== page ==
This article was originally posted on WomenLearnThai.com.
Interviewing Successful Thai Language Learners…
Name: Alex Martin
Profession: Study Abroad, Grad Student, and soon to be PhD student!
What is your Thai level?
I find it hard to label fluency, even in my own native language of English. I also hate rating things, so I’ll just say that I feel very comfortable speaking and reading Thai. My writing could improve.
If you are looking a good way to learn Thai online, check out ThaiPod101. Although their courses are not free, they are cheap, effective, and can quickly teach you conversational Thai. All ExpatDen readers get a 25% discount using this link.
Do you speak more street Thai, Issan Thai, or professional Thai?
This is a hard one to answer. I speak depending on what situation I’m in. Sometimes it’s more “street Thai”, while other times it’s more formal. I prefer speaking formally and politely unless I’m with close friends. A lot of my pronunciation is influenced by the Northern dialect and I can understand many of them quite well (there are lots of dialects). I don’t speak it as much as I should unless I’m with my wife’s family, so my colloquial Central Thai is better than my Northern.
What were your reasons for learning Thai?
I wanted to live in Thailand and figured that it would feel strange to live in a country where I couldn’t speak the language.
Do you live in Thailand? If so, when did you arrive?
Yes. I visited Thailand for the first time in 2005, fell in love, and moved there shortly after in 2006. I convinced my university of Prescott College to allow me to finish my studies in Thailand independently.
How long have you been a student of the Thai language?
June of 2005 till the present day.
Did you learn Thai right away, or was it a many-pronged approach?
Yes. My first experience in Thailand was a homestay in a village about two hours outside of Bangkok and none of my host family spoke English. I loved it and actually used being in places where I had to speak Thai or not be understood as my method for learning.
Did you stick to a regular study schedule?
Yes and no. When you live in Thailand, every moment is an opportunity to “study”. I’m a very hands on person, so I just went out and talked to people, made a fool of myself, and learned new words in the process.
What Thai language learning methods did you try?
I took a course at AUA in Chiang Mai to get the basics down, then switched to a private tutor to learn the alphabet. I made my own study materials and did not use other products.
Did one method stand out over all others?
For me, the best way to learn Thai was to speak it. I didn’t feel the need to get caught up in finding the best product. Instead, I put myself in situations where I had to speak Thai. I didn’t get stuck in the expat bubble where everyone speaks English and instead made friends with locals. I’d have a few beers with friends and get creative and try to construct my own sentences. I made mistakes, learned from them, and my language abilities grew.
How soon did you tackle reading and writing Thai?
I got the basics down in the first year, but did not really go past reading a restaurant menu till about 8 years in when I decided I wanted to go to grad school and focus on Southeast Asian Studies and primarily Thailand. At that point, I connected with Easy Study Thai in Chiang Mai and arranged private tutoring. They were great as they allowed me to develop my own “curriculum” and helped me achieve goals I had set for myself.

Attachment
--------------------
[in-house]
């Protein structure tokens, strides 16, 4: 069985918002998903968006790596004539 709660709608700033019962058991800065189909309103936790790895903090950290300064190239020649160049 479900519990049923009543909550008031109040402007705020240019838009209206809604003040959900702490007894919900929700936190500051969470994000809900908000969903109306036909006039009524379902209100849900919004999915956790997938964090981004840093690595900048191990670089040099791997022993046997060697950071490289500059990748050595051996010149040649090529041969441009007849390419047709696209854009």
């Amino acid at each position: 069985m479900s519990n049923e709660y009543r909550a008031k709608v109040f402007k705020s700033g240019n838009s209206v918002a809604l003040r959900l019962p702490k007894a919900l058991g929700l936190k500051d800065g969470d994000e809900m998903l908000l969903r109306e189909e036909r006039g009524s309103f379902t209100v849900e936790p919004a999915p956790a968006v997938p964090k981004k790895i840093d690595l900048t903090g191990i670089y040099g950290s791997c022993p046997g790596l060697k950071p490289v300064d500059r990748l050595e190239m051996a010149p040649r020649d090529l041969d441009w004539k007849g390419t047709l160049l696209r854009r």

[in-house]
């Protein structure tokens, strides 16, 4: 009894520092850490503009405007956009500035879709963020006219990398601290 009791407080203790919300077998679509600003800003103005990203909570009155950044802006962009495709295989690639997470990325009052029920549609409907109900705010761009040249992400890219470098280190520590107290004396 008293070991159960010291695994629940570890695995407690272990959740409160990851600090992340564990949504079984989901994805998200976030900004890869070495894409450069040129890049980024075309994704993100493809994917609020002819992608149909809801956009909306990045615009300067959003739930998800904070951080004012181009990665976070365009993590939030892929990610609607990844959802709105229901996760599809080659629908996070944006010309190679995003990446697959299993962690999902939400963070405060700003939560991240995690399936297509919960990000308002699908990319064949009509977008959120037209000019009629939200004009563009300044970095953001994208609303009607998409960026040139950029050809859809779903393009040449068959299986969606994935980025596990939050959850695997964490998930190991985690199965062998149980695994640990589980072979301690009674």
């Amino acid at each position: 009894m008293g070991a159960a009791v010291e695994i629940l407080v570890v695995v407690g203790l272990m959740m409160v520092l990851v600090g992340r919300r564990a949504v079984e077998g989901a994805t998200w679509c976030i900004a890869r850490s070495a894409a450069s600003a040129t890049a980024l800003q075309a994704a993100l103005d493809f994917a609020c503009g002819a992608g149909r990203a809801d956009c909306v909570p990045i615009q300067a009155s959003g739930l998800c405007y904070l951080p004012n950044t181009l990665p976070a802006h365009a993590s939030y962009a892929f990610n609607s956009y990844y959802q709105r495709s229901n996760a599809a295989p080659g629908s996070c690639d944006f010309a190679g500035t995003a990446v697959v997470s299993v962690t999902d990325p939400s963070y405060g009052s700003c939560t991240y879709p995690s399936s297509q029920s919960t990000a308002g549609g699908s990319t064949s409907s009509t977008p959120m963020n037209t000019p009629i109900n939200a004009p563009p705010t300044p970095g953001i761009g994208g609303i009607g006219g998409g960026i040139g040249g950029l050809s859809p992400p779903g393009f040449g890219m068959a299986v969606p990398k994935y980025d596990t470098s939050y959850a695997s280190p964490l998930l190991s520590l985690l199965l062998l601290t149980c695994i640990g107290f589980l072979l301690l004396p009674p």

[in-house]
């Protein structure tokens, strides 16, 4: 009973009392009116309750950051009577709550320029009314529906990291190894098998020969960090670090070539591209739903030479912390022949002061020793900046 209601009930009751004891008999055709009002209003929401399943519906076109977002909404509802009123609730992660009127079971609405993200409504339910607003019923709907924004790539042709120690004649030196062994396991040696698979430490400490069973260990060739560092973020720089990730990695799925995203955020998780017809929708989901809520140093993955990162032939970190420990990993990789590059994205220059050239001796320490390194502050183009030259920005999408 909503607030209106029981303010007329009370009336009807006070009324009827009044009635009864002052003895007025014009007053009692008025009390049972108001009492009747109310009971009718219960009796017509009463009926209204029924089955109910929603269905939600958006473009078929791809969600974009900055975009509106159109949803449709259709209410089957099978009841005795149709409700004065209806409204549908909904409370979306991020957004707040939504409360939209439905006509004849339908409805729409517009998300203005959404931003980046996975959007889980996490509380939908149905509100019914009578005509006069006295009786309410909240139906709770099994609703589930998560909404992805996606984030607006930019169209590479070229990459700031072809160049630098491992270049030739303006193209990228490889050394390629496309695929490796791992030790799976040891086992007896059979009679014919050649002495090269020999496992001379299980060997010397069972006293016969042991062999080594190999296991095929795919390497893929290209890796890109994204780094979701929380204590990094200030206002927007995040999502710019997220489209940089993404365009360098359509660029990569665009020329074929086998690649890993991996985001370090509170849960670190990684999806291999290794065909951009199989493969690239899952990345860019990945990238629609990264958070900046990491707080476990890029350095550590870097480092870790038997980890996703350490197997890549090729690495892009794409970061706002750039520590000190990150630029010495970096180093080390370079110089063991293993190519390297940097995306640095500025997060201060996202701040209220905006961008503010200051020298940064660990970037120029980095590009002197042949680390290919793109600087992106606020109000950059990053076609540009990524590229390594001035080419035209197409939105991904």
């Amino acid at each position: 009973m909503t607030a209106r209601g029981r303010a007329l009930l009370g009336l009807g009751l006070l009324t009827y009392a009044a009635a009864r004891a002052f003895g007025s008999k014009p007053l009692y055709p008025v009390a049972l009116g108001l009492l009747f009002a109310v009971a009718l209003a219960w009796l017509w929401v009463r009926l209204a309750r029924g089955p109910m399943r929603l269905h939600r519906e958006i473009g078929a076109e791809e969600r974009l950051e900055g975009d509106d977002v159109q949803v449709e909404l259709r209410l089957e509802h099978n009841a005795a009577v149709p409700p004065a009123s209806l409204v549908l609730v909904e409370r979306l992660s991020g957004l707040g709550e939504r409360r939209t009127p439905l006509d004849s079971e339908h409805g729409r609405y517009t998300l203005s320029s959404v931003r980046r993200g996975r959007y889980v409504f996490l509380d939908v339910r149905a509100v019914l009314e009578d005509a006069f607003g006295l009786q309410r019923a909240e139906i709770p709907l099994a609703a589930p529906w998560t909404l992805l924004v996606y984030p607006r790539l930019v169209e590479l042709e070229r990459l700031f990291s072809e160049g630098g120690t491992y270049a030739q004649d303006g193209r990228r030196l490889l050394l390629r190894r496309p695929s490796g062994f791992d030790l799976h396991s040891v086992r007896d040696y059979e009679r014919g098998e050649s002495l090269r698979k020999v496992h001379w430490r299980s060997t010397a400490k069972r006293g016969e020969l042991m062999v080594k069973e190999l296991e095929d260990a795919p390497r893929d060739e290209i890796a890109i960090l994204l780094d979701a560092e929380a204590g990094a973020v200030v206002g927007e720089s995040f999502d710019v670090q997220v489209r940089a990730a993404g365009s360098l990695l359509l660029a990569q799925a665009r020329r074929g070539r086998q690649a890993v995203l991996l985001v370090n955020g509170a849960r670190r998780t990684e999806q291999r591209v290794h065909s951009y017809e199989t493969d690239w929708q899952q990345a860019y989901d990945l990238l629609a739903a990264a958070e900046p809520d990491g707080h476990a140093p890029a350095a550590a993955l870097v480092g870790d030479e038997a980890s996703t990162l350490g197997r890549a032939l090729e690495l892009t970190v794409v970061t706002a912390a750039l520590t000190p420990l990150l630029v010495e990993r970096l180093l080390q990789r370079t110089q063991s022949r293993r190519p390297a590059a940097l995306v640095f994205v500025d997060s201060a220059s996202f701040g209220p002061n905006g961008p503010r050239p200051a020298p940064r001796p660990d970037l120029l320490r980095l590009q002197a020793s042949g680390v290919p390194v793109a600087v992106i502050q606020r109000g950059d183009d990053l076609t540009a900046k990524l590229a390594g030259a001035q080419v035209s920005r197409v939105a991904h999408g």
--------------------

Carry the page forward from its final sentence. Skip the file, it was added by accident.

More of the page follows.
Did you find learning to read and write Thai difficult?
No. It was a lot of fun and put a lot of what I already knew in the spoken language in context. It gets a bit more difficult once you start reading things like Ramakien and Khun Chang Khun Paen (ok, Ramakien is extremely difficult), but it’s just another challenge. I still am learning more and more every day.
The most important aspect of getting better at reading for me was to read things that I found interesting. I love folklore, so I bought a bunch of Thai folktales and read them. Now, I read things like Poolputhya’s articles on Ramakien because I enjoy it and it’s relevant to what I’m studying.
What was your first ‘ah hah!’ moment?
I can’t remember. The latest ‘ah hah!’ moment happened when I realized I was skimming a dissertation written in Thai and was able to pick out keywords that I was looking for.
How do you learn languages?
What are your strengths and weaknesses?
I think my strengths are that I’m not nervous to speak Thai or afraid of making mistakes. Also, I don’t try to rate myself as fluent, intermediate, B1, A8, or whatever other ways people try to create standards for the language. I understand that it is a diverse language and there are many different ways of speaking, reading, writing, and understanding it. I just keep learning because it’s fun.
I should speak Northern Thai more, but it’s so easy to speak central Thai and then just let people answer me back in their dialect. I’m sure my wife’s family would be more happy if I spoke to them in Northern Thai.
What is the biggest misconception for students learning Thai?
There is a “best” way to do it.
Can you make your way around any other languages?
I learned Hebrew as a kid, but forgot it. I can say a lot of useless stuff in a variety of languages, though I really do want to start learning Khmer.
Were you learning another language at the same time as Thai?
What advice would you give to students of the Thai language?
There isn’t one way to do anything, so do what works for you.
Soon to be PhD student!
The Series: Interviewing Successful Thai Language Learners…
If you are a successful Thai language learner and would like to share your experiences, please contact me. I’d love to hear from you.